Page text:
21. Isn't it nice that so many people say "I don't leave cut-and-paste logs but as a CO I prefer them to simple TFTC"? I would love to listen to someone who will say "I used to leave cut-and-paste logs but as a CO I believe they are not good". This would add some volume to the discussion Let me add some explanation - yesterday I was too tired after so much walking I would drive your attention that I wrote "please" so it was a polite request, not a proposal to change the world You see, the first issue is actually that long copy-pastes take time to read. English is not my first language. Sometimes I cannot understand at a first glance that this is another copy-paste log. I have to read it to understand this fact. It's not so nice. It's even less nice when it's raining or your device has sucked almost every per cent of your batteries. However I still hope that this log may mean something, there could be some useful information in it. Please take into account that some copy-pasters and cunning enough to change their text sometimes according to the situation, e.g. "...the container was found at the other side of the fence and we left it as it was...". It's rare but it happens. This is why I don't "just skip them" as some of you suggested. Second, as people said, logs should be about geocaches. Sadly, in some copy-pasted messages I saw not so much about geocaches (and nothing about this or that particular geocache) but long stories about how people decided to go to this city, their business, their plans, etc. It's great as an addon to something about the cache. But if there's nothing about the cache, only those general words about how they liked the country and their trip... As a CO I see no difference between a "TFTC" and a long story with the same amount of information (let's say, nothing) about the cache. They both have no relation to my hide. With a long copy-pasted story the author shows he/she has not enough time or willingness to say anything about the cache I made. However he's glad to multiple texts about himself I clearly see that this is a copy-pasted text quickly used for a number of geocaches. Just because someone believes that 50 words about nothing are more valuable then 1 TFTC.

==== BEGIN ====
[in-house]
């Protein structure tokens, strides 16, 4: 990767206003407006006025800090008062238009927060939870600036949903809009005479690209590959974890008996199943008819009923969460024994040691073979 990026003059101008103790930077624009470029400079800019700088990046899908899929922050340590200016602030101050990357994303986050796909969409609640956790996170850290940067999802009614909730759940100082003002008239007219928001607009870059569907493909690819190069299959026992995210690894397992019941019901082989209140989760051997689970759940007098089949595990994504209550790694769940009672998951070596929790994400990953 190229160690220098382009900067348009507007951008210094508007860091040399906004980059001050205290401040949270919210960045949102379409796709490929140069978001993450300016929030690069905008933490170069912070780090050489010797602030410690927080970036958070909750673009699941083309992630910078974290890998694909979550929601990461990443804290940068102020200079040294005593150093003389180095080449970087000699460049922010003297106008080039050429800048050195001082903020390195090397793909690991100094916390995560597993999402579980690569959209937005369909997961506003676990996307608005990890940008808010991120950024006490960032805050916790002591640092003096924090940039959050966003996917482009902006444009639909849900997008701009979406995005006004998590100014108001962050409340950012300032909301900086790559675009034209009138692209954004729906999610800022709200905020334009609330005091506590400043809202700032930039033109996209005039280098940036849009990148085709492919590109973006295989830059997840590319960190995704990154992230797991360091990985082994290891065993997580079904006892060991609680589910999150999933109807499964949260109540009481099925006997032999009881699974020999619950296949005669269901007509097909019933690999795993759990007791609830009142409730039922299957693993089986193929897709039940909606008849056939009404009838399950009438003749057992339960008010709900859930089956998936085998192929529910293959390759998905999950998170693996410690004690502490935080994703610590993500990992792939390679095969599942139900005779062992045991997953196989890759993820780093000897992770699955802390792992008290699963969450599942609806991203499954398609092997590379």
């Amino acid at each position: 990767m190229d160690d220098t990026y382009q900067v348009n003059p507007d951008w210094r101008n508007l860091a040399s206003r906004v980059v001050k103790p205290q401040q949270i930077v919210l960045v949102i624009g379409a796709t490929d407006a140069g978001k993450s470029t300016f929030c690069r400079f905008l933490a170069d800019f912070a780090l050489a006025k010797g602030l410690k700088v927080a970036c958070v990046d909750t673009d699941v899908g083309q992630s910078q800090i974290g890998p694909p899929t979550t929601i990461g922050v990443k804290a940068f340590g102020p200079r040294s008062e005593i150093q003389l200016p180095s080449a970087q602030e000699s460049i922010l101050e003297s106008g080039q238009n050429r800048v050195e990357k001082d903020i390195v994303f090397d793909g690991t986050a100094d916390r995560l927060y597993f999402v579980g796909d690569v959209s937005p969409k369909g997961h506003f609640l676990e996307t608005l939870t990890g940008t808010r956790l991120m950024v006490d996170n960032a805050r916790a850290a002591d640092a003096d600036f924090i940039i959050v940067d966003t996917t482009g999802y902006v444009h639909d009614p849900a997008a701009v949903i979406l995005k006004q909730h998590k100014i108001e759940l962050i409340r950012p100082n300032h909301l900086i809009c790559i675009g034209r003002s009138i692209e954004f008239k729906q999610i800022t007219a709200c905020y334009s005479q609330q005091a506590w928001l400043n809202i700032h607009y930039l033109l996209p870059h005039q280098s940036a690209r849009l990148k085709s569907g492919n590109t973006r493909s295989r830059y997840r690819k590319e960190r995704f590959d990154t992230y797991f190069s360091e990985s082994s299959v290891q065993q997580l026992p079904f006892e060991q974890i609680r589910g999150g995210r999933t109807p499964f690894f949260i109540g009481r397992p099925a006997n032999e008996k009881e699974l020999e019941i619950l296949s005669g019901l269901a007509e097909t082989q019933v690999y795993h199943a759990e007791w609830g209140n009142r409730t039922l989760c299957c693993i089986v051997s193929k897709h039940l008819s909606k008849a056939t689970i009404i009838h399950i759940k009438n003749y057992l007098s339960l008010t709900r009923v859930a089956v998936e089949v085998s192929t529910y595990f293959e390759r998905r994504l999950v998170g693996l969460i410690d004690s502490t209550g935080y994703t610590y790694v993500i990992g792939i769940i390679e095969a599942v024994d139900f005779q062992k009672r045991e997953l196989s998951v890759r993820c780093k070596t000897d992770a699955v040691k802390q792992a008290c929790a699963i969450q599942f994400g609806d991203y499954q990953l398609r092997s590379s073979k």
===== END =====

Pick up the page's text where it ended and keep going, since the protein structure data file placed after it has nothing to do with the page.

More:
22. I'm in Budapest now on vacations. Already managed to find some caches and continue this business. Each time I open my Android application to see logs of previous visitors I run into postings like that: "Out family spent four days in Budapest. The weather was fine and we found many geocaches here. I would like to thank all cache owners in the city for giving us such a great opportunity..." and so on. A template. One for 10, 20, 50, 100 logs. Sometimes such copy-paste logs are of two paragraphs size. I'd like to address to all people who practice this. Please don't. If you're too tired, or too busy, or your language is poor, or you feel that this cache doesn't deserve a short review, anything - please leave "TFTC" only. Your log will take less space on our screens. If you didn't find the cache you should not use the same template adding "though this cache was among those we failed to find". Just write "DNF". Thank you.
  23. Will never photolog. If asked, won't allow photologs at my geocaches. Including those situations when a log is missing or unreadable/unwriteable. Why? Just for the same reason. If a log is missing, one doesn't sign it and leaves a photolog, the second one is doing the same, etc. - telling that the CO should do maintenance. I should. But you should not photolog. Because it's a part of the game. You might be very experienced geocacher but not necessarily people who will come after you have the same experience. They may easily think that photologging is OK every time one faces any problem. The next step after "the logbook is missing" is "I spotted the cache but decided not to grab it because there were muggles almost at the GZ". Then "I saw it on the tree but didn't climb because ...". It's easy. Just give a start. If a logbook is missing or has turned (as it was said) into pulp, put a new logbook inside, sign it and log this cache as found without any hesitations.
  24. When we are as socially networked as geocachers from other countries I mentioned, I think that a conversation about events at geocaching.com may lose its meaning
  25. I would add that very few geocachers here read newsletters published in English language only and telling mostly about events in the US and Western Europe. Perhaps it works for the US but doesn't work here. There's no Facebook group about geocaching in Russia. There are a couple of local forums but they are in Russian language so I doubt that people from abroad will feel comfortable there. This forum? Maybe next year or later, but nowadays I appear to be the only Russian geocacher active here. So, it happens that the only way to know about a short event for a visitor today is to follow the map at (or download a pocket quiery from) geocaching.com. Since evets are limited in the way we know, there are no chances left for people to attend there events. What I say is that the local policy of the site seems to push cachers towards Facebook and other media.